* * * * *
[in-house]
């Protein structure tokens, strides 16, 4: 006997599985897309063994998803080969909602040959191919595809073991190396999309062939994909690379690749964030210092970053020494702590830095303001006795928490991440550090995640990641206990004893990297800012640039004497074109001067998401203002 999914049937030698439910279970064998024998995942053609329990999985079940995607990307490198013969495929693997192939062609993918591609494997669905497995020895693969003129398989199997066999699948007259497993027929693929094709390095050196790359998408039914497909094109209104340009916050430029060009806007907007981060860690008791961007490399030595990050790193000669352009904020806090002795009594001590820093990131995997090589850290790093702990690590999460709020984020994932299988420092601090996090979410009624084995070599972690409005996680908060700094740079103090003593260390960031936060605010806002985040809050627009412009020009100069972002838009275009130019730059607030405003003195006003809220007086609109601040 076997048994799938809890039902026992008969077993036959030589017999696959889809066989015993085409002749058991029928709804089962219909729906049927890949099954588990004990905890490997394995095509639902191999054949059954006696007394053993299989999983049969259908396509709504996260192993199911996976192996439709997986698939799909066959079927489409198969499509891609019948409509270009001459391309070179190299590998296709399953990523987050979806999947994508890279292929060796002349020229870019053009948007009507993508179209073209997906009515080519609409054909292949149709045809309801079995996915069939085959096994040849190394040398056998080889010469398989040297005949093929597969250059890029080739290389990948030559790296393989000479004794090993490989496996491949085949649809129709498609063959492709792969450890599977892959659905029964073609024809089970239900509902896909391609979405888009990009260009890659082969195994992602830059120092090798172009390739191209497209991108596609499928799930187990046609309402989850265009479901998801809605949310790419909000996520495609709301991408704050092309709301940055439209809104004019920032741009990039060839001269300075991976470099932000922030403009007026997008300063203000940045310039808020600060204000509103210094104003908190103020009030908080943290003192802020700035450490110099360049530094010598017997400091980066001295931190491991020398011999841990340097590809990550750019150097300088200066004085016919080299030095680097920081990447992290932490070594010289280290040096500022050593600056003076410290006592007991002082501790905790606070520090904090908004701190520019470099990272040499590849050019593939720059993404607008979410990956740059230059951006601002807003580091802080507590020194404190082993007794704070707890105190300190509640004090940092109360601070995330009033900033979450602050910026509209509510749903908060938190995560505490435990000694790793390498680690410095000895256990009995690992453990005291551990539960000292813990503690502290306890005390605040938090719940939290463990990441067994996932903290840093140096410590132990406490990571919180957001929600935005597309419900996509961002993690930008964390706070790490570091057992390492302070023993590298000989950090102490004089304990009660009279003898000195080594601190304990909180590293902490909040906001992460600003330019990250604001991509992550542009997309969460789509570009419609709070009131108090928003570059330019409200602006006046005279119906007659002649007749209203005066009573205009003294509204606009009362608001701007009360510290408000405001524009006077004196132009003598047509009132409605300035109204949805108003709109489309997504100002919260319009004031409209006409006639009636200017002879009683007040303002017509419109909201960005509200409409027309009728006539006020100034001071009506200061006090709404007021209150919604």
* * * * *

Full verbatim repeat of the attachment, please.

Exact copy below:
[in-house]
């Protein structure tokens, strides 16, 4: 006997599985897309063994998803080969909602040959191919595809073991190396999309062939994909690379690749964030210092970053020494702590830095303001006795928490991440550090995640990641206990004893990297800012640039004497074109001067998401203002 999914049937030698439910279970064998024998995942053609329990999985079940995607990307490198013969495929693997192939062609993918591609494997669905497995020895693969003129398989199997066999699948007259497993027929693929094709390095050196790359998408039914497909094109209104340009916050430029060009806007907007981060860690008791961007490399030595990050790193000669352009904020806090002795009594001590820093990131995997090589850290790093702990690590999460709020984020994932299988420092601090996090979410009624084995070599972690409005996680908060700094740079103090003593260390960031936060605010806002985040809050627009412009020009100069972002838009275009130019730059607030405003003195006003809220007086609109601040 076997048994799938809890039902026992008969077993036959030589017999696959889809066989015993085409002749058991029928709804089962219909729906049927890949099954588990004990905890490997394995095509639902191999054949059954006696007394053993299989999983049969259908396509709504996260192993199911996976192996439709997986698939799909066959079927489409198969499509891609019948409509270009001459391309070179190299590998296709399953990523987050979806999947994508890279292929060796002349020229870019053009948007009507993508179209073209997906009515080519609409054909292949149709045809309801079995996915069939085959096994040849190394040398056998080889010469398989040297005949093929597969250059890029080739290389990948030559790296393989000479004794090993490989496996491949085949649809129709498609063959492709792969450890599977892959659905029964073609024809089970239900509902896909391609979405888009990009260009890659082969195994992602830059120092090798172009390739191209497209991108596609499928799930187990046609309402989850265009479901998801809605949310790419909000996520495609709301991408704050092309709301940055439209809104004019920032741009990039060839001269300075991976470099932000922030403009007026997008300063203000940045310039808020600060204000509103210094104003908190103020009030908080943290003192802020700035450490110099360049530094010598017997400091980066001295931190491991020398011999841990340097590809990550750019150097300088200066004085016919080299030095680097920081990447992290932490070594010289280290040096500022050593600056003076410290006592007991002082501790905790606070520090904090908004701190520019470099990272040499590849050019593939720059993404607008979410990956740059230059951006601002807003580091802080507590020194404190082993007794704070707890105190300190509640004090940092109360601070995330009033900033979450602050910026509209509510749903908060938190995560505490435990000694790793390498680690410095000895256990009995690992453990005291551990539960000292813990503690502290306890005390605040938090719940939290463990990441067994996932903290840093140096410590132990406490990571919180957001929600935005597309419900996509961002993690930008964390706070790490570091057992390492302070023993590298000989950090102490004089304990009660009279003898000195080594601190304990909180590293902490909040906001992460600003330019990250604001991509992550542009997309969460789509570009419609709070009131108090928003570059330019409200602006006046005279119906007659002649007749209203005066009573205009003294509204606009009362608001701007009360510290408000405001524009006077004196132009003598047509009132409605300035109204949805108003709109489309997504100002919260319009004031409209006409006639009636200017002879009683007040303002017509419109909201960005509200409409027309009728006539006020100034001071009506200061006090709404007021209150919604």